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Union Video Fallout: Can I Urinate on You? Annoyed Asner Asks Hannity Producer

By Michael Mullins   |   Thursday, 06 Dec 2012 02:13 PM

Asked about his role narrating a controversial animated cartoon for California’s teacher union in which rich people are shown urinating on the poor, outspoken left-wing actor Ed Asner asked a Fox News producer, “Can I piss on you?”

The exchange between the 83-year-old Asner and the unidentified Fox News producer took place Wednesday night outside a New York City theater where the actor is currently performing. It was aired a few hours later on Sean Hannity’s show on the Fox News Channel.

Here’s how the exchange went down:

The producer asked Asner about the video and Asner said: “I don't remember a thing I said on it or a word I said on it, but I agreed to do it for California teachers. I approve this message.”

The producer then specified: “I think the most controversial part the people are talking about it, there's a part of it where talking about things trickling down and they have like rich people peeing on poor people.”

Asner responded: “How disgusting. It should be reversed . . . Do you have any money?”

After the producer acknowledged that he had money, Asner quipped: “Can I piss on you?”

The Emmy Award winning actor who also has had a long movie career is perhaps best known for his role in the 1970s as Lou Grant, the grumpy news director on the “Mary Tyler Moore Show.”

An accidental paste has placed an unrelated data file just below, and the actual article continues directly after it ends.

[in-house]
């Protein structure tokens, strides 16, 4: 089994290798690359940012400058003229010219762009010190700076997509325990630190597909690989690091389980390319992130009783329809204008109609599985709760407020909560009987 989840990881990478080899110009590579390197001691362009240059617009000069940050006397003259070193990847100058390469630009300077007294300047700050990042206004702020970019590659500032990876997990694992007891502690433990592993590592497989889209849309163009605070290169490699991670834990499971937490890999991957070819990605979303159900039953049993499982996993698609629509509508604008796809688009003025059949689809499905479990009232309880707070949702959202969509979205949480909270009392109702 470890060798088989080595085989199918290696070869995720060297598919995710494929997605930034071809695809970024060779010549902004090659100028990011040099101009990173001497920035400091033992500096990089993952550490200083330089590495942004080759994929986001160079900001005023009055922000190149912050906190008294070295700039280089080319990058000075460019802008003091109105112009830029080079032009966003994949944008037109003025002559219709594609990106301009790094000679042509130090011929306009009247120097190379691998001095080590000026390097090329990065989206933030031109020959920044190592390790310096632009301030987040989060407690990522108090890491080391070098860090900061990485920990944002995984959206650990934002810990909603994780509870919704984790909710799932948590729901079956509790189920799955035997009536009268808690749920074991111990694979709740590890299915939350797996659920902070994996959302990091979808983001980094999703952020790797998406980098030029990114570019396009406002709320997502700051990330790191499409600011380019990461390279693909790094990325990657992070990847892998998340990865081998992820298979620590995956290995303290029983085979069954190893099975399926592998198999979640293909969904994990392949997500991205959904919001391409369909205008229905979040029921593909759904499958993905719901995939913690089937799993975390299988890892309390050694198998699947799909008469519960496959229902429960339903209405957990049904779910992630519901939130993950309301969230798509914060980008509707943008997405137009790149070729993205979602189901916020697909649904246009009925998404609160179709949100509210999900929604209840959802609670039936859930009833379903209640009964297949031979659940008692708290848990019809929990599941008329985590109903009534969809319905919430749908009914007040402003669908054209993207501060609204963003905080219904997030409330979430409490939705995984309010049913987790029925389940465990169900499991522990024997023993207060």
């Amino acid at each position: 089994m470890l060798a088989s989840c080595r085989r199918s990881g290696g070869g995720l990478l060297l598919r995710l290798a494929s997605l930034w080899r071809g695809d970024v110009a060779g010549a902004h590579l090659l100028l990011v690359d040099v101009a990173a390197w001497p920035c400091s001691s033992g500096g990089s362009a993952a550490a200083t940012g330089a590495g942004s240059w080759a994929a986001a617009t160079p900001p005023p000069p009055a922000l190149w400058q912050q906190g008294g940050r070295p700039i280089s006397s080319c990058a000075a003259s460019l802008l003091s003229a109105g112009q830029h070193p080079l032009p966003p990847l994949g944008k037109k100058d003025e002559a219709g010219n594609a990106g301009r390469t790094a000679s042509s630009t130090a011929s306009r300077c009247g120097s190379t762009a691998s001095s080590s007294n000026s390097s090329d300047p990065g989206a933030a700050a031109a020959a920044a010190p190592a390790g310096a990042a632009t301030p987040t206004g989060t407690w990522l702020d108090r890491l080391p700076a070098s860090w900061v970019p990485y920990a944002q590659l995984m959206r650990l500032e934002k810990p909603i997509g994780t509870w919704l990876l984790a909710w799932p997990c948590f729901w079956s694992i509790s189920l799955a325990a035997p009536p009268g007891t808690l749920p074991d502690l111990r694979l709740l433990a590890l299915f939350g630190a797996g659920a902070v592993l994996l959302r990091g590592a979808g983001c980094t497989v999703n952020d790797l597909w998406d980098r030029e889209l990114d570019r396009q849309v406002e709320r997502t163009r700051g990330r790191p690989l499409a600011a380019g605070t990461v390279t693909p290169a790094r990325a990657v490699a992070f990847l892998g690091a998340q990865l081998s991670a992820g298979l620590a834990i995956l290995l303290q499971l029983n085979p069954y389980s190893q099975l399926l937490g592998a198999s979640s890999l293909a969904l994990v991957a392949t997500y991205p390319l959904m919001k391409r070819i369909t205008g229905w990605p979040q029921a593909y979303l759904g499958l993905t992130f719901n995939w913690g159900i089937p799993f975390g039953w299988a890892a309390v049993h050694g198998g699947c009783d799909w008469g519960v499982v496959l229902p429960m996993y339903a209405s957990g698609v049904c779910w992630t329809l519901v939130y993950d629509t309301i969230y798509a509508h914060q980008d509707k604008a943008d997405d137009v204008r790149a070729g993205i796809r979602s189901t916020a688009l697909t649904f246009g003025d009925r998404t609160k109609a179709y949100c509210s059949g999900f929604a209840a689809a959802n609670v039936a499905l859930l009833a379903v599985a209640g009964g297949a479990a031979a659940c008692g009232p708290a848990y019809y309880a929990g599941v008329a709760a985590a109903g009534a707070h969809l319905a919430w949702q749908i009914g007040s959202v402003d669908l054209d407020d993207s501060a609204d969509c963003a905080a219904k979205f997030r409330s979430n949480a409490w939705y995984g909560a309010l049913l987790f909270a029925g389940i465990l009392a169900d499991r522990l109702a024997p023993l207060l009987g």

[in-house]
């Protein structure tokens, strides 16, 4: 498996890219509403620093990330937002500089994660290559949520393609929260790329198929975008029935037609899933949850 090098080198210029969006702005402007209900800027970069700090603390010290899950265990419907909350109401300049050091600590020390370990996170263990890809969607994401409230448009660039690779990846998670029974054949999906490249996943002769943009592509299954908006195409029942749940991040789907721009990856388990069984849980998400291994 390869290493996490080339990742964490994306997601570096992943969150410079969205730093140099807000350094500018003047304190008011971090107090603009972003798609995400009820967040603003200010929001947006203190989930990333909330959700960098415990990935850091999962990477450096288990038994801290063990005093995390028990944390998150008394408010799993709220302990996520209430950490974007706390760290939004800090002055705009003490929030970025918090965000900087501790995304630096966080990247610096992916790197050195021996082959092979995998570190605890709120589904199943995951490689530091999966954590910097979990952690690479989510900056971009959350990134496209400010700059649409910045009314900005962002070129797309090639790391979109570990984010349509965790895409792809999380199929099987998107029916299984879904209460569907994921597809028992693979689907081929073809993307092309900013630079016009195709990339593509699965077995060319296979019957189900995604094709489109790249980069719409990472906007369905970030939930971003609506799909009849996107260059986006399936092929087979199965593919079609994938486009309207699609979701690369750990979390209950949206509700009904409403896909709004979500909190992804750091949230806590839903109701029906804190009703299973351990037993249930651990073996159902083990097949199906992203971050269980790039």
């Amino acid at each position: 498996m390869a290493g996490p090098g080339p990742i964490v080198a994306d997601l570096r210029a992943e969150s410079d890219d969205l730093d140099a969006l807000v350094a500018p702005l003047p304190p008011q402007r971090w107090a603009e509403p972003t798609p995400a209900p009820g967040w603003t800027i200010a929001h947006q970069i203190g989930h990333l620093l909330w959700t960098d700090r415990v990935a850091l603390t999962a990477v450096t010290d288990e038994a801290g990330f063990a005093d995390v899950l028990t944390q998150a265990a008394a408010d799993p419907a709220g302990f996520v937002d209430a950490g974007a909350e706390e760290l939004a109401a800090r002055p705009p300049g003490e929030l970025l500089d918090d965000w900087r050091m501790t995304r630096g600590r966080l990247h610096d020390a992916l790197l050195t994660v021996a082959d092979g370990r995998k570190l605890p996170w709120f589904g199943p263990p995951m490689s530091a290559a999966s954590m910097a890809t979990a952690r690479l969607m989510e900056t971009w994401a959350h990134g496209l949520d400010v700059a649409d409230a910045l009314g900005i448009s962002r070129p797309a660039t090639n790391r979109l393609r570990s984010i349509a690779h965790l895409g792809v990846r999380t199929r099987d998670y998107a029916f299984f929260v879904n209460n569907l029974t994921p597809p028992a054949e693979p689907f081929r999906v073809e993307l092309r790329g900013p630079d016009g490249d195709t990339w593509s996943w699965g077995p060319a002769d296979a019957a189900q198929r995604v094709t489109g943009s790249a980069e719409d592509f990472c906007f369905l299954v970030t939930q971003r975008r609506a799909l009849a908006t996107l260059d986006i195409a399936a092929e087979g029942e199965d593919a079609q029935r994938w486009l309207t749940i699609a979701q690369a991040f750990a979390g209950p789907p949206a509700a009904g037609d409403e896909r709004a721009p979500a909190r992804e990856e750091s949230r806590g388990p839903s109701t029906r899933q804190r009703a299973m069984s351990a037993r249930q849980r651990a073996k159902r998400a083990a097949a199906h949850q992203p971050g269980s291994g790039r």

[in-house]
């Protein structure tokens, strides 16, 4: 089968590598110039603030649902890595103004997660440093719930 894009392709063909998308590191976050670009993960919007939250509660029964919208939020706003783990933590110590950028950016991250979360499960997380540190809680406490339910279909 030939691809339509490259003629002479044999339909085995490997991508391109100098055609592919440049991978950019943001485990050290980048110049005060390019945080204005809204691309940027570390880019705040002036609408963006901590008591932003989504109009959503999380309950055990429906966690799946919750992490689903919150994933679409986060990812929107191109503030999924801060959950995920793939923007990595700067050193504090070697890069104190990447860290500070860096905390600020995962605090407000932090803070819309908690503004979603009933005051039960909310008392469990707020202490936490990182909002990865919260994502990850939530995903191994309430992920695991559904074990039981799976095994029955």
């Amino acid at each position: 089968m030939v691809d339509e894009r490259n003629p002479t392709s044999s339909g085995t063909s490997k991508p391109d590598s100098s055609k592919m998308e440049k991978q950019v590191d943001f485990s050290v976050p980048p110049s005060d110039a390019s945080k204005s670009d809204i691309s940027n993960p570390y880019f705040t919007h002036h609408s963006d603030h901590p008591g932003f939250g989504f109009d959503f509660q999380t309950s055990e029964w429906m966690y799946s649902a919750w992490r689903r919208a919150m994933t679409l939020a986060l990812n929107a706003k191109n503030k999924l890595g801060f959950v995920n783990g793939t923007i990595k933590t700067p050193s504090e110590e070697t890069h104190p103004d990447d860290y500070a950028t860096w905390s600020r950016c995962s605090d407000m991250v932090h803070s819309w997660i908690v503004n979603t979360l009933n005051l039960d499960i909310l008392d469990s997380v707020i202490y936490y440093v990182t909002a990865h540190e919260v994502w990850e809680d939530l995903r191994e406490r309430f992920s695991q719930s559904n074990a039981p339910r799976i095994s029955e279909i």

Before becoming an actor in the late 1950s, the Kansas City, Mo., native worked on an assembly line for General Motors and served with the U.S. Army Signal Corps in Europe after World War II.

Asner, who supported President Barack Obama in 2008 and this year, is a self-described political activist, and is a member of the Democratic Socialists of America — a U.S. affiliation of the worldwide association Socialist International.

Asner’s narration of the controversial California teachers’ cartoon isn’t his first encounter with political controversy. Asner is one of several Hollywood celebrities regarded as “9-11 truthers.” Following the terrorist attacks of Sept. 11, 2001, they disputed the government’s explanation of the attacks and urged further investigations into them.

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